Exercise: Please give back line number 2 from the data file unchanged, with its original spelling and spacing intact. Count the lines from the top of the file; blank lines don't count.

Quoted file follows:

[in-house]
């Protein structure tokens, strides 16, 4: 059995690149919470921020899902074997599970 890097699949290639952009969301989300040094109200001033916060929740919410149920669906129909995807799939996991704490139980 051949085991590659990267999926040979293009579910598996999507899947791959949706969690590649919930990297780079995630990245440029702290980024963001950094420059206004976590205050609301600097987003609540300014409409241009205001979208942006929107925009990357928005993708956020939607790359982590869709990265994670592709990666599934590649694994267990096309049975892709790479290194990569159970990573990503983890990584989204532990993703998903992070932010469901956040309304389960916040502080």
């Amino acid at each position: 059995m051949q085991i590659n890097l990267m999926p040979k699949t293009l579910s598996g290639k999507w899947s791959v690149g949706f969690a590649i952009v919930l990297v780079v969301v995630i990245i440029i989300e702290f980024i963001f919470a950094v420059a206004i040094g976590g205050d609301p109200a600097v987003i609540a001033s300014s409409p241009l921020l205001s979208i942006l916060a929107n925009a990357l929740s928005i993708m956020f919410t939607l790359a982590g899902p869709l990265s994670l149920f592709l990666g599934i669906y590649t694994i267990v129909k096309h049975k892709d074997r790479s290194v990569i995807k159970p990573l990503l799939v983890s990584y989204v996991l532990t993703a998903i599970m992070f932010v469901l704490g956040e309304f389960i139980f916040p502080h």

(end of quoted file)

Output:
């Protein structure tokens, strides 16, 4: 059995690149919470921020899902074997599970 890097699949290639952009969301989300040094109200001033916060929740919410149920669906129909995807799939996991704490139980 051949085991590659990267999926040979293009579910598996999507899947791959949706969690590649919930990297780079995630990245440029702290980024963001950094420059206004976590205050609301600097987003609540300014409409241009205001979208942006929107925009990357928005993708956020939607790359982590869709990265994670592709990666599934590649694994267990096309049975892709790479290194990569159970990573990503983890990584989204532990993703998903992070932010469901956040309304389960916040502080």